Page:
If you’re going to make your virtual business work, you will need to ensure your employees are all on the same page and all working towards the same goals. This can be tricky when you don’t meet up on a daily basis but there are ways you can keep your employees updated and connected. Your goal is to create a community and you may have to work at it a bit more than you would in a standard office. You will also need to find ways of tracking progress; project management tools can be a big help with this. Software such as Trello or Teamwork can be used to ensure different objectives are being met by set due dates.
Working from home can be isolating, which may lead to a disconnection between employee and employer – so it’s worth finding ways to combat this. Think about what you would do in a standard office and try to emulate this in a virtual environment. You may want to consider creating a daily or weekly newsletter, virtual meetings on Skype, virtual exercise classes, virtual training courses, challenges and virtual team building exercises and even virtual walking clubs.
It is widely believed that people can generate better ideas when sat amongst like-minded groups than when they’re working alone. A number of people may not want to work from home and enjoy the routine of going to the office on a daily basis. As mentioned above, isolation is a problem with home working and a colleague’s mental well-being could suffer without the stimulus of interacting with their employees throughout the week. It also means the employees might find it difficult to switch off from work as their home has now become their workplace – so there’s no longer that clear divide between the two.
You could find it harder to create the sense of camaraderie required for successful collaborative working in a virtual environment, as despite software like Skype allowing employees to interact face-to-face, nothing will beat actually being in the same room. You might also find that you need office space in order to meet existing clients or attract potential new clients. A way to counteract this would be to hire office space by the week or the hour.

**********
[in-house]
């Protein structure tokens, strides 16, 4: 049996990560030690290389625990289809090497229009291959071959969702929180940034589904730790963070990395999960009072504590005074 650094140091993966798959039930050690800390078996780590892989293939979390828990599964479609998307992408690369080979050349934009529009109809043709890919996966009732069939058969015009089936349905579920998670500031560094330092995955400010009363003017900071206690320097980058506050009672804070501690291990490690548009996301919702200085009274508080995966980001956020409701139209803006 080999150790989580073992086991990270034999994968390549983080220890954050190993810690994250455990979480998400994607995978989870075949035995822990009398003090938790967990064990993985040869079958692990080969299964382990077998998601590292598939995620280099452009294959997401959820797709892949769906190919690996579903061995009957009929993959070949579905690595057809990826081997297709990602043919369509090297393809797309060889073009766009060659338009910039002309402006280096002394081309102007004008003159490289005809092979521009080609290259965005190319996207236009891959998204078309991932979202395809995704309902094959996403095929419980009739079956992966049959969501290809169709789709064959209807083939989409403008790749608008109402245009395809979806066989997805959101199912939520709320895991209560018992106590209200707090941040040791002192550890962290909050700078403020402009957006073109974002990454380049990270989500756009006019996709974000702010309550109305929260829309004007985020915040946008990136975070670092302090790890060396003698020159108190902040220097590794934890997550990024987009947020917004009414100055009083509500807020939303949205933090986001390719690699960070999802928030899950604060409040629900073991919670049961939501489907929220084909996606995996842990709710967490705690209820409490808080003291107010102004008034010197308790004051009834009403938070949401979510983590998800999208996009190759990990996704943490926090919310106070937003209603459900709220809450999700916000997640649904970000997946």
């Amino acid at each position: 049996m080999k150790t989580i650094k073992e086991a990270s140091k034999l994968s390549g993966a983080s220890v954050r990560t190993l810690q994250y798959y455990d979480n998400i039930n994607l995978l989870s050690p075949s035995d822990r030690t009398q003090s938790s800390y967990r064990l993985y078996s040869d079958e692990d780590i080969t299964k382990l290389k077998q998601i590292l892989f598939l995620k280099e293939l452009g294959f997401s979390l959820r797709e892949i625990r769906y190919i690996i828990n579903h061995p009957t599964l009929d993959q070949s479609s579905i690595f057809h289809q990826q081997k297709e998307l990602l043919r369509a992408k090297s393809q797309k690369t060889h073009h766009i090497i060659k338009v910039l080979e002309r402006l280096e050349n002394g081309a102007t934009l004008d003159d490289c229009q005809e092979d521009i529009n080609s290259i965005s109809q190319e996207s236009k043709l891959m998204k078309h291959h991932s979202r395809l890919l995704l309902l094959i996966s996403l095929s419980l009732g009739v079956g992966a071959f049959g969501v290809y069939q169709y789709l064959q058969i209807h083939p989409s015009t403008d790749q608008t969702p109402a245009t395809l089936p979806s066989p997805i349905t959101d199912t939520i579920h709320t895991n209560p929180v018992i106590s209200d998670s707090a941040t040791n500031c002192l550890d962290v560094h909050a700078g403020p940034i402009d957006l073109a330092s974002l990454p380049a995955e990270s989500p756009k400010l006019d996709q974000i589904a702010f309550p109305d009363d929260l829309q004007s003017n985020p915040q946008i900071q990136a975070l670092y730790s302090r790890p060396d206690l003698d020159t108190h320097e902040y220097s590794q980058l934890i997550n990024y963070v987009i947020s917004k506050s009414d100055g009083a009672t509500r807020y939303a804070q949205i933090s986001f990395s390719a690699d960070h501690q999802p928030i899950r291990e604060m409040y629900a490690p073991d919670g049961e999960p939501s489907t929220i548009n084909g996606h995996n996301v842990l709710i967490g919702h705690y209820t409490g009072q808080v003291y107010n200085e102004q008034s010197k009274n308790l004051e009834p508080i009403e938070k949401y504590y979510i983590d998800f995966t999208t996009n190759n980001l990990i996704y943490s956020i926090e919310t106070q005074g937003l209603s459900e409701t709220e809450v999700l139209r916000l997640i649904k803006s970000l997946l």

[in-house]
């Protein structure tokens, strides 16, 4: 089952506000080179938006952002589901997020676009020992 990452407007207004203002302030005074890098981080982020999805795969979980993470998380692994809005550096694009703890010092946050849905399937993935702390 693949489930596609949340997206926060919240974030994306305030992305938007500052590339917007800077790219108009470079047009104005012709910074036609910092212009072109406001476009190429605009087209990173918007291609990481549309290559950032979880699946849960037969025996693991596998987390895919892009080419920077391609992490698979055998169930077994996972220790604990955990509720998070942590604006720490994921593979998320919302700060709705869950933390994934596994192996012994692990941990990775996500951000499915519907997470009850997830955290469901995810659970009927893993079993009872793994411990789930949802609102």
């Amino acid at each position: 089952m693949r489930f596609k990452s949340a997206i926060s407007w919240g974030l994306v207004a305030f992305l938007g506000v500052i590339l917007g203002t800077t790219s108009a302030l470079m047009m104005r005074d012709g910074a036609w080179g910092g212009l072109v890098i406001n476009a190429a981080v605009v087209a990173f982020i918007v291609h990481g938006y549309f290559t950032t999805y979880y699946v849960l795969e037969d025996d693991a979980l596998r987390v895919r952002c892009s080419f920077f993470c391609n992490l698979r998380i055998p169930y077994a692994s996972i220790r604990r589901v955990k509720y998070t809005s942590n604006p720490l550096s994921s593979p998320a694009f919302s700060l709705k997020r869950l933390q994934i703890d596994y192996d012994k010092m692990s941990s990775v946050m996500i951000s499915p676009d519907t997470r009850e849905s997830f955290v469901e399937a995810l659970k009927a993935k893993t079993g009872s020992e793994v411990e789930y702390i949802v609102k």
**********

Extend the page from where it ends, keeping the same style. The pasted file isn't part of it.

Conversely, if you don’t like the idea of not having an address, you can buy a registered address online – which could actually add prestige to your company, available in areas such as Kensington or Shoreditch; they even have a post redirection service. Moreover, some can hire out meeting rooms for when you’re in the area.
There’s a lot to think about and it’s not expected that people will be ditching the benefits the office environment can bring without a fight, but it’s an interesting concept nonetheless. There might be a lot more people adopting a hybrid approach in the future and consider combining the traditional approach with virtual agencies.
If you’re considering major changes to your business, make sure that your insurance aligns with what you’re planning. To talk about your requirements, get in touch with Stephen on 01782 461563.